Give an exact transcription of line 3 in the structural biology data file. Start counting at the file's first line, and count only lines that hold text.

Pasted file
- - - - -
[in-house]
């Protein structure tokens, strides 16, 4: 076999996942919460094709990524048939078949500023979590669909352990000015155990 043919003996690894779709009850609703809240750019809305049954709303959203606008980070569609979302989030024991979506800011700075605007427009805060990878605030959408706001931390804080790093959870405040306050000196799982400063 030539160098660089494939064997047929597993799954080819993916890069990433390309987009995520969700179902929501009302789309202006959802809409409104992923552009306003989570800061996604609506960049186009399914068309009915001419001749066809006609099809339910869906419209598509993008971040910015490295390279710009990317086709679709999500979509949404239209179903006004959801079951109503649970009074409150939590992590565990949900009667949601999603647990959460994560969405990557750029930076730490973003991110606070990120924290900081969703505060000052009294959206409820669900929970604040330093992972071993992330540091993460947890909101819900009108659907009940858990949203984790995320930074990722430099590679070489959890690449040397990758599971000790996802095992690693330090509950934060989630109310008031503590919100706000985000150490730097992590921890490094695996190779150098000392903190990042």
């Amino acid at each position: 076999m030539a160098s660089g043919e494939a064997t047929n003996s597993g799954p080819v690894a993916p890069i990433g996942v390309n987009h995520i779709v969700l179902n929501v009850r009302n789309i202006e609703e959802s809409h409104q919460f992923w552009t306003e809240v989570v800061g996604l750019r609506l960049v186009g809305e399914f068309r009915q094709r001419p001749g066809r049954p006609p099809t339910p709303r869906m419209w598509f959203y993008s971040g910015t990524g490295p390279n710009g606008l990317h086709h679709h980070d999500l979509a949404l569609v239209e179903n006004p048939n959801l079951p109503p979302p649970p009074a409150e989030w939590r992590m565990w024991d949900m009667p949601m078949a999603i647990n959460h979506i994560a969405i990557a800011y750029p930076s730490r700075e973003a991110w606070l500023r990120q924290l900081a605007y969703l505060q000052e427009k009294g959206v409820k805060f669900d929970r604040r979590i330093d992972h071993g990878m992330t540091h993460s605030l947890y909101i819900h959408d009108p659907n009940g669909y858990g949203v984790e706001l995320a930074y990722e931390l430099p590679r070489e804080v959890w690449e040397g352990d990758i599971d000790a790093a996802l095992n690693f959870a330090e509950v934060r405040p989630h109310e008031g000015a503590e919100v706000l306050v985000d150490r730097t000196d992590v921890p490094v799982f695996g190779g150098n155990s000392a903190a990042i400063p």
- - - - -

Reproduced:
């Amino acid at each position: 076999m030539a160098s660089g043919e494939a064997t047929n003996s597993g799954p080819v690894a993916p890069i990433g996942v390309n987009h995520i779709v969700l179902n929501v009850r009302n789309i202006e609703e959802s809409h409104q919460f992923w552009t306003e809240v989570v800061g996604l750019r609506l960049v186009g809305e399914f068309r009915q094709r001419p001749g066809r049954p006609p099809t339910p709303r869906m419209w598509f959203y993008s971040g910015t990524g490295p390279n710009g606008l990317h086709h679709h980070d999500l979509a949404l569609v239209e179903n006004p048939n959801l079951p109503p979302p649970p009074a409150e989030w939590r992590m565990w024991d949900m009667p949601m078949a999603i647990n959460h979506i994560a969405i990557a800011y750029p930076s730490r700075e973003a991110w606070l500023r990120q924290l900081a605007y969703l505060q000052e427009k009294g959206v409820k805060f669900d929970r604040r979590i330093d992972h071993g990878m992330t540091h993460s605030l947890y909101i819900h959408d009108p659907n009940g669909y858990g949203v984790e706001l995320a930074y990722e931390l430099p590679r070489e804080v959890w690449e040397g352990d990758i599971d000790a790093a996802l095992n690693f959870a330090e509950v934060r405040p989630h109310e008031g000015a503590e919100v706000l306050v985000d150490r730097t000196d992590v921890p490094v799982f695996g190779g150098n155990s000392a903190a990042i400063p």